Parker Posey plays Becky, the personal assistant to prominent Texas senator Kay Bee Hartmann (Jane Lynch), who bears a not-so-subtle resemblance to the late Ann Richards. When Hartmann's daughter Ashley (Amber Tamblyn) announces that she's going to spring break, Becky is ordered to go along as a chaperone to make sure the girl doesn't do anything politically embarrassing. It is not a thrilling prospect for the admittedly geeky Becky, so she convinces her equally geeky lifelong best friends Gayle (Amy Pohler) and Judi (Rachel Dratch) to accompany her.
The ensuing "vacation" turns out to be a lot more complicated than just following a teenager around. Gayle taps her inner vixen and begins hanging out with a group of comely - and snooty - sorority girls (one of whom is played by former "Hills" star Kristin Cavallari, in what she presumably figured would be her big break). Judi, meanwhile, gets drunk and wakes up next to a young stud she erroneously thinks she slept with. Happy to finally be in a "relationship," she stalks the guy, who has no idea why she keeps hanging around. You could argue that Judi and Gayle are having fun. Not so for Becky. She spends all her time trying to keep Ashley out of trouble, but accidentally causing more than she prevents. (Cue the salsa wrestling.)
Spring Breakdown has one very good thing working in its favor: the cast. Amy Pohler is pretty much a comedy genius; Posey and Dratch are both really funny as well. There are also good performances from the always-reliable Jane Lynch, plus Missi Pyle as a perpetually drunk hostess and Will Arnett as a blind lothario. These actors know how to deliver punchlines and do physical comedy. Each of them earns a few laughs by elevating the material substantially.
Ah, yes…the material. It's pretty weak. Director Ryan Shiraki (who co-scripted with Dratch) has a great premise but barely knows what to do with it. Dropping these three actresses off in the middle of spring break should have been the recipe for a fun, raunchy, R-rated female equivalent of, say, Old School. Well, there is an R rating, albeit an inexplicable one given that Spring Breakdown doesn't take advantage of it.
A big part of Shiraki's problem is that he doesn't understand comic timing. To make a joke pay off, you have to first set it up properly, and then build on it a little bit. The director generally ignores the first two steps, apparently thinking that jumping straight to the punchline is all that matters. Here's just one example: Gayle meets the hot sorority girls and immediately tries to emulate them. Why? No one knows. Does she feel that she, too, used to be hot but lost it somewhere along the way? Does she feel that Becky and Judi are dragging her down? Does she secretly yearn to be a slut? There's not a shred of evidence here - just a lot of scenes where Amy Pohler dresses like a beach bunny and tries to speak in some vague combination of hip-hop and Valley Girl. The actress can (and does) milk a few chuckles out of the get-up and the dialogue, but the larger comic payoff is lost because we don't know why her character is making these decisions.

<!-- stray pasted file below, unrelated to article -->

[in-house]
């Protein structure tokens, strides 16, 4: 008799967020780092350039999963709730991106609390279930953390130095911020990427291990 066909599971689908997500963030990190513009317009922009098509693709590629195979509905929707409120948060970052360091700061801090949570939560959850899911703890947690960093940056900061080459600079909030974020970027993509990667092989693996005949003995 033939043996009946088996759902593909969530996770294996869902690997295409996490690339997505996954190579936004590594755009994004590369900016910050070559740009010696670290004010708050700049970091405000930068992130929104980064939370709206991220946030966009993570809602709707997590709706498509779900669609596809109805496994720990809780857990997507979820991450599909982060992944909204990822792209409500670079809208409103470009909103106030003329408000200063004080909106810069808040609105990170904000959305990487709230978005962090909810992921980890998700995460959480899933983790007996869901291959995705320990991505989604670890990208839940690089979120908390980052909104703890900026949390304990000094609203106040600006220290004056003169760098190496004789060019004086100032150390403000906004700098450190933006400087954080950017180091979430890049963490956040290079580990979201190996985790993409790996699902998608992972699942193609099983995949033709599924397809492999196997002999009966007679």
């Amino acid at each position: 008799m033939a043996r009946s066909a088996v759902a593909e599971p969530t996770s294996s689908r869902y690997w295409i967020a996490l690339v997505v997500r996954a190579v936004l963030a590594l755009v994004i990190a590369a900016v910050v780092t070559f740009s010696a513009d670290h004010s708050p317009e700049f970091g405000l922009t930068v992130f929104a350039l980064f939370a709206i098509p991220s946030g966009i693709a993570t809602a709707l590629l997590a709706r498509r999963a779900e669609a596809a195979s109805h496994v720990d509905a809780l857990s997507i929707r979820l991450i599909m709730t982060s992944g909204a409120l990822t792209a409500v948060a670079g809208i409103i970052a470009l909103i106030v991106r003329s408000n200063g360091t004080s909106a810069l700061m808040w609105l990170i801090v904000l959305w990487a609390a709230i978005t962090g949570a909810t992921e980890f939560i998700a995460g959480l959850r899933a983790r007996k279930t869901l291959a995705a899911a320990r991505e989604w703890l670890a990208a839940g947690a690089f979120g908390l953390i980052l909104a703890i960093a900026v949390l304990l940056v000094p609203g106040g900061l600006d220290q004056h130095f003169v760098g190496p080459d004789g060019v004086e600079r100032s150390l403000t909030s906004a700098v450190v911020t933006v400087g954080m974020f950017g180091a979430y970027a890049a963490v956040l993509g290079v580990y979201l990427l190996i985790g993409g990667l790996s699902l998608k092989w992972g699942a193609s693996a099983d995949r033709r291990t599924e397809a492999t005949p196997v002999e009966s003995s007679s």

When I did laugh, it was because of some weird little twist one of the actors gave to a line reading or some bit of physical comedy they tried. It wasn't because the movie itself was actually witty. (Seth Myers as Judi's secretly gay fiancée who likes to abbreviate words? Ugh.) Notice the way Dratch employs her trademark wide-eyed innocence to register the debauchery surrounding her on the beach. Or the sheer abandon with which Missi Pyle plays a drunkard. Or the way Pohler manages to subtly mock the sorority girls even as her character is trying to be like them. Those are the things here that made me chuckle.
The late Gene Siskel used to ask himself this question about movies: Would I be more entertained by watching the lead actors sitting down together over lunch? In the case of Spring Breakdown, I think the answer would be yes. But they didn't sit down together for lunch - at least not in front of a camera. They made this movie. Pohler, Lynch, and the others take what is essentially a very bad movie and turn it into something that's, if nothing else, watchable. I'll conclude with this thought: Spring Breakdown proves that comic actors with well-refined skills and abundant energy can, in fact, turn nothing into something. Spring Breakdown is not a big something, but given the weakness of the screenplay, it's not nearly as bad as it otherwise might have been.
( out of four)
Spring Breakdown arrives on DVD, Blu-Ray, and On Demand June 2 in its original 1.85:1 aspect ration.
Bonus features begin with an audio commentary from director/co-writer Ryan Shiraki and star/co-writer Rachel Dratch. While the two clearly have a friendly affection for one another, they offer little substantive in terms of talking about the movie. At one point, Shiraki even apologizes for boring the listener.
A short gag reel is not as funny as you'd expect it to be considering the level of comic talent on display.
Rounding out the disc are a few minutes of deleted scenes.
Spring Breakdown is rated R for crude humor and sexual references. The running time is 1 hour and 24 minutes.
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